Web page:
See unexpected update at the end of this article.
Jerusalem Magistrate’s Court judge Eitan Cohen reached a dramatic decision on Sunday in the trial of the defendants in the “hate wedding” case, ordering the State Attorney’s Office to hand over to the prosecution a list of similar cases opened in the Arab sector which were closed without indictments, Israel Hayom reported.
The judge ruled in response to claims by attorneys Itamar Ben-Gvir, David Halevy, Yitzhak Bam, Adi Keidar, Lior Kahana and Avihai Hajabi, that the State Prosecutor’s Office discriminated against their clients.
In December 2015, during the wedding of two rightwing activists, guests and the groom were recorded dancing and waving a picture of the Dawabsha in the air. Three of the Dawabshas perished in a July 2015 fire that consumed their home, and which was blamed on settlement youths. That case is yet to be decided.
The guests were also documented waving the picture of the surviving Dawabsha child and stabbing it with a knife.
Eight participants in the “hate wedding” were indicted for incitement to violence and terror, and their trial is under way in the Jerusalem Magistrate’s Court.
The defense argued that while the state prosecution indicted their clients, it regularly opts not to indict in similar cases in the Arab sector. The defense attorneys demanded that a complete list of files opened and closed after investigations are completed in cases of weddings in the Arab sector where weapons are used, as well as at various events in the Arab sector in which there was a suspicion of incitement to terrorism.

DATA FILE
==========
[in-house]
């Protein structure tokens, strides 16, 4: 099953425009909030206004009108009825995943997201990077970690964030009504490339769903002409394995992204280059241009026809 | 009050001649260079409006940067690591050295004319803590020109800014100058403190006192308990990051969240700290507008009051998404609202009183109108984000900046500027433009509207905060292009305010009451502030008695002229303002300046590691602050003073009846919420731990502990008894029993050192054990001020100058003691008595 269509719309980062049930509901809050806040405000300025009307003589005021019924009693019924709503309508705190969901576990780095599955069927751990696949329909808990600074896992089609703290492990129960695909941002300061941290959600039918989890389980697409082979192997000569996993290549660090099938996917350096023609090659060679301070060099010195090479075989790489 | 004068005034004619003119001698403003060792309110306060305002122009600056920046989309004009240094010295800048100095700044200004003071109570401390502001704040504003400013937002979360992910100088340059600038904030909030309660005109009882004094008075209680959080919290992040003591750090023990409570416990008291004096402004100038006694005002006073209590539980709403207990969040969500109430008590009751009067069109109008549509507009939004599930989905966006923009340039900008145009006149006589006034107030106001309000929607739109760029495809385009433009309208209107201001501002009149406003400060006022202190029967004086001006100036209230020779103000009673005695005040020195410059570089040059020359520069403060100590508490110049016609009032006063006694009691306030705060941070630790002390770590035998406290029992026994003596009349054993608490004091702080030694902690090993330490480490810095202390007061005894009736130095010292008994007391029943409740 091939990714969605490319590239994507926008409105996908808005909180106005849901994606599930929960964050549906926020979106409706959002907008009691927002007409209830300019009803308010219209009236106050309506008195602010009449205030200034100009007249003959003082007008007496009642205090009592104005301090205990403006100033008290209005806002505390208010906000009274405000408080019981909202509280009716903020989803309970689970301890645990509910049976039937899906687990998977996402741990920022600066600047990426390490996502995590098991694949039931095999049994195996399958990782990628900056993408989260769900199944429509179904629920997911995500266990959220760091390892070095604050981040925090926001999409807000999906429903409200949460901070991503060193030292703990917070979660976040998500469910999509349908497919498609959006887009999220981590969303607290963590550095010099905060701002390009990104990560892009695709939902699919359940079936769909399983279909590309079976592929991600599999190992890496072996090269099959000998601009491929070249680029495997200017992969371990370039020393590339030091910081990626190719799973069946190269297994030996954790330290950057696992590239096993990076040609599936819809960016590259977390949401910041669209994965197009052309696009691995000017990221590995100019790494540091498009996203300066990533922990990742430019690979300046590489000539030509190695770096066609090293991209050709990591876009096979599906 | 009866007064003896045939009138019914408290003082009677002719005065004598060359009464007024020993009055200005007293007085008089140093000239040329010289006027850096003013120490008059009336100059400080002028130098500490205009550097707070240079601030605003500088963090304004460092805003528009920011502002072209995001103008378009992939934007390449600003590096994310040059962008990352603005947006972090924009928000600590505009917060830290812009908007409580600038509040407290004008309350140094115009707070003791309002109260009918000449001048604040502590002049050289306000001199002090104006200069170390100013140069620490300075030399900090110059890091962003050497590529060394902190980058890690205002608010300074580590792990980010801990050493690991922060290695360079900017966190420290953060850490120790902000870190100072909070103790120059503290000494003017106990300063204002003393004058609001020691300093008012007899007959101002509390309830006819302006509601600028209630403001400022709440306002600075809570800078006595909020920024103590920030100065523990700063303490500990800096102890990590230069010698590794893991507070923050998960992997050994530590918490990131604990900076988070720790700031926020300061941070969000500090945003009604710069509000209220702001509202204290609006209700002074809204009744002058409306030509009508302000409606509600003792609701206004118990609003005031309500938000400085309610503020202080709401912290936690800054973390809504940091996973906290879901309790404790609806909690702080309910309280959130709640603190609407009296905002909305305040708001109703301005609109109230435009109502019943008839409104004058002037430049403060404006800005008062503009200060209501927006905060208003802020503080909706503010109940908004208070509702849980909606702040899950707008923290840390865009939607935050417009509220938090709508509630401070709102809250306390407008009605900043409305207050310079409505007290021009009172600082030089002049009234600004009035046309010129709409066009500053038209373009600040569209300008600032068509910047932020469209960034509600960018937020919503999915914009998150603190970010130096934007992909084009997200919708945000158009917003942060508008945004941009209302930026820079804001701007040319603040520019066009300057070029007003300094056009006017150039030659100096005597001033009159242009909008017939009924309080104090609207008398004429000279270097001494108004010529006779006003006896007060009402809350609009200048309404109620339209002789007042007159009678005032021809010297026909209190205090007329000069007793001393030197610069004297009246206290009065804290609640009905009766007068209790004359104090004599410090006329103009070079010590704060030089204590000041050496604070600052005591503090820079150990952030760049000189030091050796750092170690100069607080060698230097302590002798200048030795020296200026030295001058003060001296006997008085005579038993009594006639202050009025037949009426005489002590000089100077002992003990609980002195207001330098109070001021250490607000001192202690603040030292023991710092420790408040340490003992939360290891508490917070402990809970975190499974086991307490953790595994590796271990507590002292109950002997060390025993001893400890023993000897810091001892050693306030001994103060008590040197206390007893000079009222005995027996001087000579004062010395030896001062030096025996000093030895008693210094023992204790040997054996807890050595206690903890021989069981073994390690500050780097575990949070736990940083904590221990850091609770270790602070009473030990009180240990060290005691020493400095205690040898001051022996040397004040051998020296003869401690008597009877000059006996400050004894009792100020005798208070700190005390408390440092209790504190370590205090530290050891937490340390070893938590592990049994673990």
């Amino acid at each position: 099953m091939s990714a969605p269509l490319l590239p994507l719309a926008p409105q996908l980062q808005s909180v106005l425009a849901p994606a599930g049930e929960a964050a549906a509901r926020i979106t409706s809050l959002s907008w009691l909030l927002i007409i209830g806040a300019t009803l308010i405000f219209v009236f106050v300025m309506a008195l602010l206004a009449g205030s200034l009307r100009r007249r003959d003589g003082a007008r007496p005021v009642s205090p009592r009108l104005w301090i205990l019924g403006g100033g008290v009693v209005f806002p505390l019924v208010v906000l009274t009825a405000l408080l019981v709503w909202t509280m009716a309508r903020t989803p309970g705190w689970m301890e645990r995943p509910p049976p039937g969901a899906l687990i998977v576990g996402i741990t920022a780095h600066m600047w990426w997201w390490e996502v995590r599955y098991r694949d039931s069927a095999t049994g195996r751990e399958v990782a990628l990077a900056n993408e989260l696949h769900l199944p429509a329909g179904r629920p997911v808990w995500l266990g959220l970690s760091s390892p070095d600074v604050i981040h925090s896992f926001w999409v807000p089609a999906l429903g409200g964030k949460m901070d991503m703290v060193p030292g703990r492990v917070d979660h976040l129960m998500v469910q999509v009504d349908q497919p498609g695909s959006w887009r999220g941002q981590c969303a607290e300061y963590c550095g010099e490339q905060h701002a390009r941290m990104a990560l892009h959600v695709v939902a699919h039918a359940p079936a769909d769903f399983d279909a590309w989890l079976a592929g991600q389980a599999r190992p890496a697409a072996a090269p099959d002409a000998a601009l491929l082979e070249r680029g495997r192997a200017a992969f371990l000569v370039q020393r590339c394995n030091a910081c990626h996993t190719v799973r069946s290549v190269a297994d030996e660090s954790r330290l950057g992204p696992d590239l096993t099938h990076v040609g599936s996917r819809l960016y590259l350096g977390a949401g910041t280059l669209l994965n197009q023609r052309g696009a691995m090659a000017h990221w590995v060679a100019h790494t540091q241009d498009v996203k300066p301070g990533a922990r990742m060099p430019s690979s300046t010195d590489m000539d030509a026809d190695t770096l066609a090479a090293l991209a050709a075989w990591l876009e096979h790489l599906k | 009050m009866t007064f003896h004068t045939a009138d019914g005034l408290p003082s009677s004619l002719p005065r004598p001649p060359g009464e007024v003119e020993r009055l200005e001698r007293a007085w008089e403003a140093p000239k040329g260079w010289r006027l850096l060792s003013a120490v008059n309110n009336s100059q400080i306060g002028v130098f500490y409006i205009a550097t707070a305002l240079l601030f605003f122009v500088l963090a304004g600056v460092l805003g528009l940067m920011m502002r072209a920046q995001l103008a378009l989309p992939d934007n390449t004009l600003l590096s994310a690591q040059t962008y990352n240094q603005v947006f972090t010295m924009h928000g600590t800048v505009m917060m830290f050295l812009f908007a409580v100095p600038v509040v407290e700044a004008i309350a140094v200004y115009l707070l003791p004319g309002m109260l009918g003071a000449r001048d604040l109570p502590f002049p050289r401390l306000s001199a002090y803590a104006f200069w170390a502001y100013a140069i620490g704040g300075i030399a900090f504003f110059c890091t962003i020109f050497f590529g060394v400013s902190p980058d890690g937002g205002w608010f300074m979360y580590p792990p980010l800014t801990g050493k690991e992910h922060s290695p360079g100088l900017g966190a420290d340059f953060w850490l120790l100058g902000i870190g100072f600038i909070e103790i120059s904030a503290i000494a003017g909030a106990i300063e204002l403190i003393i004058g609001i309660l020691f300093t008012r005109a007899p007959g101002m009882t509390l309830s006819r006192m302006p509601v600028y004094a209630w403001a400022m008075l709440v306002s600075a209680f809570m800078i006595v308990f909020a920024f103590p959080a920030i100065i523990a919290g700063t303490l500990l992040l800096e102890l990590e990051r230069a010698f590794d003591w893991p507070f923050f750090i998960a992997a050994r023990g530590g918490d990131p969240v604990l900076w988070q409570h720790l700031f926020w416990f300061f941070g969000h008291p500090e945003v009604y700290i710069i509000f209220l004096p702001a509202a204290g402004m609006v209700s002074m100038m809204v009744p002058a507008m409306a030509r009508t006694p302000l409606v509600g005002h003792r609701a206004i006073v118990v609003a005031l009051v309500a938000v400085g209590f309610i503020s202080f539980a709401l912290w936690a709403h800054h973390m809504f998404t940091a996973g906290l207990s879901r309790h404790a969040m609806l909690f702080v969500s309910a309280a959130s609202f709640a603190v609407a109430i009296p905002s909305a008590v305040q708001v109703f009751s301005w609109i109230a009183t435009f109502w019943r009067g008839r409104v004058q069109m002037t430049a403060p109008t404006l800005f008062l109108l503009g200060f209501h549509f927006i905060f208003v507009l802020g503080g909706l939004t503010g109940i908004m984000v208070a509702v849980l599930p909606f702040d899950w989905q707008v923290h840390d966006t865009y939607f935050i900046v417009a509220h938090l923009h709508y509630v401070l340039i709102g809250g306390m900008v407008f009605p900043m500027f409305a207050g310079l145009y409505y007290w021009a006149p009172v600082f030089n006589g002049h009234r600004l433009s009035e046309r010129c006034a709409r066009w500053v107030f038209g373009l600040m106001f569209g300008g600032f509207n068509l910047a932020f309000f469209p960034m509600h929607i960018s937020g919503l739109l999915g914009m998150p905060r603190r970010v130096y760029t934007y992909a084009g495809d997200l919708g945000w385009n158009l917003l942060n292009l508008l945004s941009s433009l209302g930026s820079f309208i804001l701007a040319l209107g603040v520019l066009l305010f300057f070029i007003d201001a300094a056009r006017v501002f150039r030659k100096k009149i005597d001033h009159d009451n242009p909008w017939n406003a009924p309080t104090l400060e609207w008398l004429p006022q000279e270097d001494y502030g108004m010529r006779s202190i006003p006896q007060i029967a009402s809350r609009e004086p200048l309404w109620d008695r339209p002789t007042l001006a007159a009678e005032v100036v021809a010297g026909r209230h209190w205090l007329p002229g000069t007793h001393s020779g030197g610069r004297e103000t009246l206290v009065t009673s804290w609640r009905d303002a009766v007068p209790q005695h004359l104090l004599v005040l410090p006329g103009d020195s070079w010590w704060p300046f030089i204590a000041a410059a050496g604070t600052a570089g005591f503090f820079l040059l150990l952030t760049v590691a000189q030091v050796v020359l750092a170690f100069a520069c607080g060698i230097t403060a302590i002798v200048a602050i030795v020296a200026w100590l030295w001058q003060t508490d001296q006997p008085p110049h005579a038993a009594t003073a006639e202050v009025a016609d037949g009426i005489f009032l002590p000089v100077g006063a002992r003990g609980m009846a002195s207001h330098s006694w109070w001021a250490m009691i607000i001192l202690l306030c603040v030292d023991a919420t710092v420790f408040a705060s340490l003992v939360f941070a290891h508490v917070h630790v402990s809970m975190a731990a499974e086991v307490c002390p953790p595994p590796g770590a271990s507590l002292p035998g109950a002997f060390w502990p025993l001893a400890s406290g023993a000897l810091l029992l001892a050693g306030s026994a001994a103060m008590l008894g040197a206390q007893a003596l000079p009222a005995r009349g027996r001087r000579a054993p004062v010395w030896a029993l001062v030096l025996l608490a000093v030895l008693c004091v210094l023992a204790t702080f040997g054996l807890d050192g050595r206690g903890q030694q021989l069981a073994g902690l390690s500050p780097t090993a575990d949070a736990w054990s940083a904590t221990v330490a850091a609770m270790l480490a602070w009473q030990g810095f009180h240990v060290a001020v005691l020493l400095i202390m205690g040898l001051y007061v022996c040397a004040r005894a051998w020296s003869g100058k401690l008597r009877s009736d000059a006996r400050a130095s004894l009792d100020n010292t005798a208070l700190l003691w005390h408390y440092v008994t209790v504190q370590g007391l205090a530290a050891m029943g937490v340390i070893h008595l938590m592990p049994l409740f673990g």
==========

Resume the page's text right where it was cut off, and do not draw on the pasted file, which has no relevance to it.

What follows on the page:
The State Prosecutor’s Office initially refused the defense request, but now it is obligated to hand over thousands of cases, which will have a broad impact on this trial in particular and for similar trials, current and future.
Attorney Ben-Gvir said on Sunday in response to the court’s dramatic ruling: “This is an important decision that will force the prosecution to reveal what has been hidden for years, that there is one law for the defendants in our case and another for hundreds of Arabs who shoot at weddings, wave weapons or slander Israel. There is severe discrimination involved in the prosecution’s decisions, and the court’s ruling will make it easier for us to expose it.”
Update: In the course of the trial today, the prosecution admitted that they lost the original raw video footage belonging to the bride and groom. According to the Honenu legal aid center, this raises doubts on the ability to continue the trial as well as the Prosecutor’s office’s ability to find the defendants guilty.
Speculation has been raised, that this was an “elegant” solution for the State to gracefully exit the case without losing or having to hand over case files from similar cases in the Arab sector which were closed without indictments.